Bonfire for Beltane!
Although bonfires tend to be popular in all ancient pagan practices, Beltane is the time of year when it seems the most fitting! There are many ways to incorporate a Bonfire into your ritual – and it doesn’t even have to be large. Sure, if you have the space and a nice fire pit, a big Beltane fire is idea – but if not, there are other ways to still bring the feel of a Bonfire into your celebration!
These can be great if you have no permanent fire pit in your backyard or if you want to be able to travel with your fire pit. They can range in price from under $20 all the way up to over $300 – so there is an option to fit any budget. You can purchase these at any home improvement store or even make your own! This blog tells you step by step how to make one out of a flower pot!: Create a Fire pit out of Flower Pot!
Please remember that no matter what you decide to do, be safe! Here are some fire tips from a former firefighter to help you have a fun and safe experience: Fire pit safety tips
Indoor Cauldron Fire
If your only option is to be indoors, you can still have the fire experience with an indoor cauldron fire! You will need the following items
- Cast-Iron Cauldron – mine is quite small, about 4″ in diameter
- Epsom Salts – easy to find at the supermarket or pharmacy
- Rubbing Alcohol – 70% isopropyl (safer) or 90% isopropyl (hotter)
- Fire-Proof surface, preferably not heat conductive
- Long Wooden Matches
It is best to use a cast-iron cauldron, since one won’t be too hard to get and it can withstand the heat. Don’t use aluminum, since it sometimes melts or can even catch on fire. Never make an indoor fire in a cauldron that is painted, since burning or even very hot paint will produce dangerous fumes.
Use half (by volume, not weight) alcohol and epsom salts. Always put the cauldron on a fireproof surface (such as a hearth, other tile surface, metal, etc.) and make sure that the only nearby objects are reasonably heat-resistant. Taper candles, if placed too close, will bend or even melt. Votives in glass holders work better.
Always keep a bucket of water nearby in case things somehow get out of hand. A big box of baking soda also works well. Let the cauldron burn out by itself (how long this takes depends on the size of the cauldron and how much fuel you have put into it), wait till it is cool, and then soak the inside in water to loosen the grayish mass of salts that’s been fused together by the fire. After letting it soak overnight it’s not too hard to clean.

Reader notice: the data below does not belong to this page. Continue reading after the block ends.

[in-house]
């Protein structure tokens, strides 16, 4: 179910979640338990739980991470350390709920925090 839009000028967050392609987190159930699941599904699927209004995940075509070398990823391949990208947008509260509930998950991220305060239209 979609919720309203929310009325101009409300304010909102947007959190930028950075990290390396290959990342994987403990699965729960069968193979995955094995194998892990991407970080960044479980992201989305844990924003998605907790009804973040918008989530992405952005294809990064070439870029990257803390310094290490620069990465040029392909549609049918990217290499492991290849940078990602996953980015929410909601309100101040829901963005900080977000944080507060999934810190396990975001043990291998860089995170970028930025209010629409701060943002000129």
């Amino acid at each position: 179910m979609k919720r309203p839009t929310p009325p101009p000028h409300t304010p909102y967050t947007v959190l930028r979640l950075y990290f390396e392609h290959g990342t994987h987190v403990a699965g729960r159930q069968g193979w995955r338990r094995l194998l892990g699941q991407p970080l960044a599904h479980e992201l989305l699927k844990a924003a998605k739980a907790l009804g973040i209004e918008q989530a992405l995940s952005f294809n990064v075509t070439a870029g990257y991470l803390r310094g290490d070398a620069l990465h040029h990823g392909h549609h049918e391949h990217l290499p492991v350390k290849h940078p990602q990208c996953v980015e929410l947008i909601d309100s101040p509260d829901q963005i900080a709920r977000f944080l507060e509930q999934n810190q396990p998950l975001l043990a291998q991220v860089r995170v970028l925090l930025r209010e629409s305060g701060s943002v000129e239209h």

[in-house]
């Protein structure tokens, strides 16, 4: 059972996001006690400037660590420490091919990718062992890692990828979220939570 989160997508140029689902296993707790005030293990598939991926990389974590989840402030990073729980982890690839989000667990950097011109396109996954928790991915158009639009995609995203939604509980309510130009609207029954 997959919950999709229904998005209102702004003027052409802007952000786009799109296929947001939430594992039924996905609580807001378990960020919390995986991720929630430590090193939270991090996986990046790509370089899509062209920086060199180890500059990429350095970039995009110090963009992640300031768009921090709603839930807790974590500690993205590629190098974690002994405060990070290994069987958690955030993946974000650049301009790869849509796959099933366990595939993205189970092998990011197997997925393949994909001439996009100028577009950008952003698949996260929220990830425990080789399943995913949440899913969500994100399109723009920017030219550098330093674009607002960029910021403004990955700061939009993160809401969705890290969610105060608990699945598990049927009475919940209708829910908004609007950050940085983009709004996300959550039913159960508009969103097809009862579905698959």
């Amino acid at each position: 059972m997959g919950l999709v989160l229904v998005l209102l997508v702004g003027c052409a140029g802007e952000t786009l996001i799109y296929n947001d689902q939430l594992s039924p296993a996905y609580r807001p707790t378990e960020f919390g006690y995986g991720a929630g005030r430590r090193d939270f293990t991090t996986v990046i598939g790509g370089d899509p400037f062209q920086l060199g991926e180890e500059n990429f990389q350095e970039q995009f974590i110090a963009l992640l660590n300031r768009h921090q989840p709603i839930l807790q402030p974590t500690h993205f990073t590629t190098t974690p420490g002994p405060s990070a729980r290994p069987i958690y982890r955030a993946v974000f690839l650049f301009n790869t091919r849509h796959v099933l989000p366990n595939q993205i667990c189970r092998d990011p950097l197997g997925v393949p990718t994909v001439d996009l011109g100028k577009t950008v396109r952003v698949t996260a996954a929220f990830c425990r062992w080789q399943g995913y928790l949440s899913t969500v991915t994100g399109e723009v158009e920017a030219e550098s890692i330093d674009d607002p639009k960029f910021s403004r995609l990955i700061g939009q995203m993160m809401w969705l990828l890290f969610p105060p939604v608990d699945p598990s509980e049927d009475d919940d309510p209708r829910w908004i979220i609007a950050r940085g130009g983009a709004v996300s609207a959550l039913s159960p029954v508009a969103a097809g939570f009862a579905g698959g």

If it’s necessary to put the cauldron out suddenly, covering it with a fireproof lid is the easiest and least-messy method, but be careful not to burn yourself while putting the lid on. One of those big leather work gloves might be good to keep around.
Now that you have a fire, what can you do?
Once you have your fire pit – there are many different ways to incorporate this into your ritual!
- – Use herbs – you can burn any herbs in your fire pit. If you are using an indoor fire pit be sure to only burn a very small amount at a time so that you don’t have an out of control fire.
- – Use lava rocks to help keep your fire going. Click here to see how to use lava rocks.
- – Fires can symbolize messages moving up to the universe to to deity – they can also symbolize the cleansing or banishing of bad things and bad energies.
- – Fires can make the start a new phase in life – can be used at the start of a project, symbolizing burning down the old to pave the way for the new.
What are the Nine Sacred Woods?
The nine sacred woods – or nine sacred woods of the bonfire are part of a traditional Celtic ceremony. They represented the first nine tress in the Celtic calendar and are generally listed in the long version of the Wiccan Rede by Doreen Valiente. Over the years, this has been changed to a Nine Sacred Herbs incense, which you can make yourself or purchase from us here: Nine Sacred Woods Incense. This blend is a nice way to add a Celtic touch to any bonfire celebration!